Monday, May 14, 2007

Triangle Targets 1

"If you can believe it, the mind can achieve it."

Ronnie Lott

This diagram represents a generic triangle pattern. Points A and B mark the approximate midpoint of each trend line forming the triangle. The distance between point A and B gives a number which is to be used for estimating price targets when the triangle pattern is broken. The distance between A and B is marked X. To estimate the potential move when the triangle is broken, X is multiplied by 1.618 and then added to A or subtracted from B. These are the primary targets that could be expected, A + (X*1.618) and B - (X*1.618).

The 1.618 is not chosen out of thin air, it is derived from a ratio in the Fibonacci sequence. If you divide the a number in the sequence by the number preceding it, you will approximately get 1.618.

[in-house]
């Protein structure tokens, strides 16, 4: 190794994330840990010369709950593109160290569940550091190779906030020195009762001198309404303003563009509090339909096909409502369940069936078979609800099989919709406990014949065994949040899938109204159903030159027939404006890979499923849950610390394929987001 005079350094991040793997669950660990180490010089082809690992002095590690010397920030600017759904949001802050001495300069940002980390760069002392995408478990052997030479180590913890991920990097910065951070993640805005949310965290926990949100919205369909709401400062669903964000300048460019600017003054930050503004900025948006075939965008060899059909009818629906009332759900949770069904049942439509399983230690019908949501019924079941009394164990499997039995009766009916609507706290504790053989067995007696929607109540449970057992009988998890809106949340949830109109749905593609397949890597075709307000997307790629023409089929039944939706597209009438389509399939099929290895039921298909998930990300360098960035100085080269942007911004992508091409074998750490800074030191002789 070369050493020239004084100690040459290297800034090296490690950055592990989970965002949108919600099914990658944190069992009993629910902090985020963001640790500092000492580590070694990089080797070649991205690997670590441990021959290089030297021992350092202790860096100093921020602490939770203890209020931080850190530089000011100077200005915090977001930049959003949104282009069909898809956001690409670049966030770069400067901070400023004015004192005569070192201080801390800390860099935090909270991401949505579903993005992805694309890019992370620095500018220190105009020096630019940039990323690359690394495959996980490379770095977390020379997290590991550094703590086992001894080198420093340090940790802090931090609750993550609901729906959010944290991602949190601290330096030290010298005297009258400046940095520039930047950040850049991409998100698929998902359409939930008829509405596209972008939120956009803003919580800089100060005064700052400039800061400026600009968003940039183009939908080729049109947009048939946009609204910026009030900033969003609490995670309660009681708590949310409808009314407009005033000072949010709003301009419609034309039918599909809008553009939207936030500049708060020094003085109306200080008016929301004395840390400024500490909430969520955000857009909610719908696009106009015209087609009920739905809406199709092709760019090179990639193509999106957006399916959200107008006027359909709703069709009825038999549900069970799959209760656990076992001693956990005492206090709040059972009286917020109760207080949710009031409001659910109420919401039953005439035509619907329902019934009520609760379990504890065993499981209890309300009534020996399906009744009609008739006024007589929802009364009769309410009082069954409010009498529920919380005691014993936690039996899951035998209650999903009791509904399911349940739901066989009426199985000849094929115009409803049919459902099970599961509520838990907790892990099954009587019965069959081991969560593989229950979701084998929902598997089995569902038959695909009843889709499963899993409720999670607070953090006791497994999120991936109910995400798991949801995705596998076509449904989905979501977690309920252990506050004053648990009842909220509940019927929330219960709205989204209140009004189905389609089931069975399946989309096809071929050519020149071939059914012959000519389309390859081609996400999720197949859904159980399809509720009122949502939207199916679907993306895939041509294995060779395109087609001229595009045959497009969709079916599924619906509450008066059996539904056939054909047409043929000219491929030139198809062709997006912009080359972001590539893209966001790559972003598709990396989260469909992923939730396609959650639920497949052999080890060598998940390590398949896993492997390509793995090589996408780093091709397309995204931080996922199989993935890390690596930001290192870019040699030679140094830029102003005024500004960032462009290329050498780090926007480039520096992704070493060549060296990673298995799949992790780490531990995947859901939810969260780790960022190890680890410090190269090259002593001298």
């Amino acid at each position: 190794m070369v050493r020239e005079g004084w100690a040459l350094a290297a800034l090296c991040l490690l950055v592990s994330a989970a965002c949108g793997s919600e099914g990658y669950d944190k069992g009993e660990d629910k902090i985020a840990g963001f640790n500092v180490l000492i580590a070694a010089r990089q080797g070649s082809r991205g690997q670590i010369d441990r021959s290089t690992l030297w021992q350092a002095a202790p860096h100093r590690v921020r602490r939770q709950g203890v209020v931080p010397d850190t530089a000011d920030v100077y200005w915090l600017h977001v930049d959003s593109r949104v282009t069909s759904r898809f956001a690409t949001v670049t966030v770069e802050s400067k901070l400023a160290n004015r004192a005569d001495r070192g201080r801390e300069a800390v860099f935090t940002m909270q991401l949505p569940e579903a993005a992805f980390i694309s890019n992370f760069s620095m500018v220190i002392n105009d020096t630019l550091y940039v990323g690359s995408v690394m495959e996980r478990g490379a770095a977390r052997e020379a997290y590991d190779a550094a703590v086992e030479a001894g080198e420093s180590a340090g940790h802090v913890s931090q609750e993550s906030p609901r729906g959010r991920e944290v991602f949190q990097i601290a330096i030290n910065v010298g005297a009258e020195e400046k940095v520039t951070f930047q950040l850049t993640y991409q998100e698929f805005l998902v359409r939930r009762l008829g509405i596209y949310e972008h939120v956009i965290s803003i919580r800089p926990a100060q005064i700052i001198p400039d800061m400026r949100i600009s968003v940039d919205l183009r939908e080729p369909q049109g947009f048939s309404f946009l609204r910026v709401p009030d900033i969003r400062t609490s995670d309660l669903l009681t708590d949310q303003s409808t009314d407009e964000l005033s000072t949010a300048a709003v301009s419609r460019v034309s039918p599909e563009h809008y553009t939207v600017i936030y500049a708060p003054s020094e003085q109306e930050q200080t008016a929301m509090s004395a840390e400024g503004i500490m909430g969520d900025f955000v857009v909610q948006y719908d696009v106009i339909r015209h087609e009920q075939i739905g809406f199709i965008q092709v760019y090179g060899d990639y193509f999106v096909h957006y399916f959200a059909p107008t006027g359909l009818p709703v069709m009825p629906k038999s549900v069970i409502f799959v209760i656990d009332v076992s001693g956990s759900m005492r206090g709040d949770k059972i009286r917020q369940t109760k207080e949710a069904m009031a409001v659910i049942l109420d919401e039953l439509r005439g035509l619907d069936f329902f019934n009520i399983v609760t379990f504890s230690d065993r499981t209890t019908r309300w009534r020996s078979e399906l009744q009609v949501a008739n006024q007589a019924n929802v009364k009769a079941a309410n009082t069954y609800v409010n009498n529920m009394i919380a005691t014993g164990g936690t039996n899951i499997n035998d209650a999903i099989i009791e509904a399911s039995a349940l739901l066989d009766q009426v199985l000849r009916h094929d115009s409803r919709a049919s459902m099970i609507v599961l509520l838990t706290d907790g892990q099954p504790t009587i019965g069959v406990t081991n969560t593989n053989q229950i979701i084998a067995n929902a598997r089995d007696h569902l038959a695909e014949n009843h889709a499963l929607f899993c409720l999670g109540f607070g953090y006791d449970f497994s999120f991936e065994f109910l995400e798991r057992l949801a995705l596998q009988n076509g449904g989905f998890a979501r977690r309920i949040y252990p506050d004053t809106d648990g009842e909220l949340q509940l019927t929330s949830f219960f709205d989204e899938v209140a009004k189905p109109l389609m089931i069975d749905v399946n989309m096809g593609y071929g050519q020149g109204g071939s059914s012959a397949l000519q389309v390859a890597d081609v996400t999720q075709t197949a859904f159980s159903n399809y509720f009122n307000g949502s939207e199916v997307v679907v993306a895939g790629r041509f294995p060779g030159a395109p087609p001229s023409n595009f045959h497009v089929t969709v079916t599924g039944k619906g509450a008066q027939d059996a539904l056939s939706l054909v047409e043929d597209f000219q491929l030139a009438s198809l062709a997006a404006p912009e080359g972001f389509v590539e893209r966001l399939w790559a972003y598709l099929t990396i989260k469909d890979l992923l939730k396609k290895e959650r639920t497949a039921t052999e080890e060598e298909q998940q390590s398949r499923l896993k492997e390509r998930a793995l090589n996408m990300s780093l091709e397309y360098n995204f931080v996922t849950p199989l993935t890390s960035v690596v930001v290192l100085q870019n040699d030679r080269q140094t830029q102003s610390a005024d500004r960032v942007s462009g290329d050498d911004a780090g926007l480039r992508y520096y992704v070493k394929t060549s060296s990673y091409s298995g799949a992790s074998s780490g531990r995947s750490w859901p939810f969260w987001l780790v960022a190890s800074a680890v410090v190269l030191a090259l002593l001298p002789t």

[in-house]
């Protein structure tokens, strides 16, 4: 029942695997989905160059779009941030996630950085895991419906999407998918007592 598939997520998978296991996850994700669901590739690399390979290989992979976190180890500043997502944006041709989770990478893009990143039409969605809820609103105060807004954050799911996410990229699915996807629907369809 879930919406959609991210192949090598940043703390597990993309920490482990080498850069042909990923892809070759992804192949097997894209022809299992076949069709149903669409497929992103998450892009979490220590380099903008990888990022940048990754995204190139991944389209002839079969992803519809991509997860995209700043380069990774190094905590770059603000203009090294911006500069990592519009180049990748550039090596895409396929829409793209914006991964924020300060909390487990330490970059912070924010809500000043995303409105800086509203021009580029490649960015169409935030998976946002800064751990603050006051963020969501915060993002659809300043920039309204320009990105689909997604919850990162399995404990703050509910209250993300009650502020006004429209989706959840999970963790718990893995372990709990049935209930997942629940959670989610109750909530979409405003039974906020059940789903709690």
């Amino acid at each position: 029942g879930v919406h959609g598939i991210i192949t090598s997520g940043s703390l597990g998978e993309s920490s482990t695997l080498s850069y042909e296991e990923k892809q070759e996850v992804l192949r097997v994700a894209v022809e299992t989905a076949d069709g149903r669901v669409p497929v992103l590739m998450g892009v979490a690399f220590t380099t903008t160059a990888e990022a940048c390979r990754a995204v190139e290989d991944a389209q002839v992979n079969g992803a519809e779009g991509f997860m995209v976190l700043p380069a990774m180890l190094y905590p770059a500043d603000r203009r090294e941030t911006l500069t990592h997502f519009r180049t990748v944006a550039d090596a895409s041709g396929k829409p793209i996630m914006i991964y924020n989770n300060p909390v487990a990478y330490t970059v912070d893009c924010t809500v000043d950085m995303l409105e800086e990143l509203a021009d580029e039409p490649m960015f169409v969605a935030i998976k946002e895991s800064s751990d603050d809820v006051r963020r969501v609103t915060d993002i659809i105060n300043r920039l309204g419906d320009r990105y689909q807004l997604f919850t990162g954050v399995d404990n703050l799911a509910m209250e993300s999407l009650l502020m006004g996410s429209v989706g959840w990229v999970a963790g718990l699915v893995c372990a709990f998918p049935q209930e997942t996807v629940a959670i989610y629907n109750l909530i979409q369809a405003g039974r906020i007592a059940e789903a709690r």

If X is multiplied by 2.618 and the same process is applied to both points A and B, we then get a second set of price targets. 2.618 is also a result a ratio resulting from the Fibonacci sequence.


Below are some of the same examples used from Thursday's post, with the price targets applied.


Below is an example when the pattern is broken to the downside.

Next post will cover some more triangle concepts.


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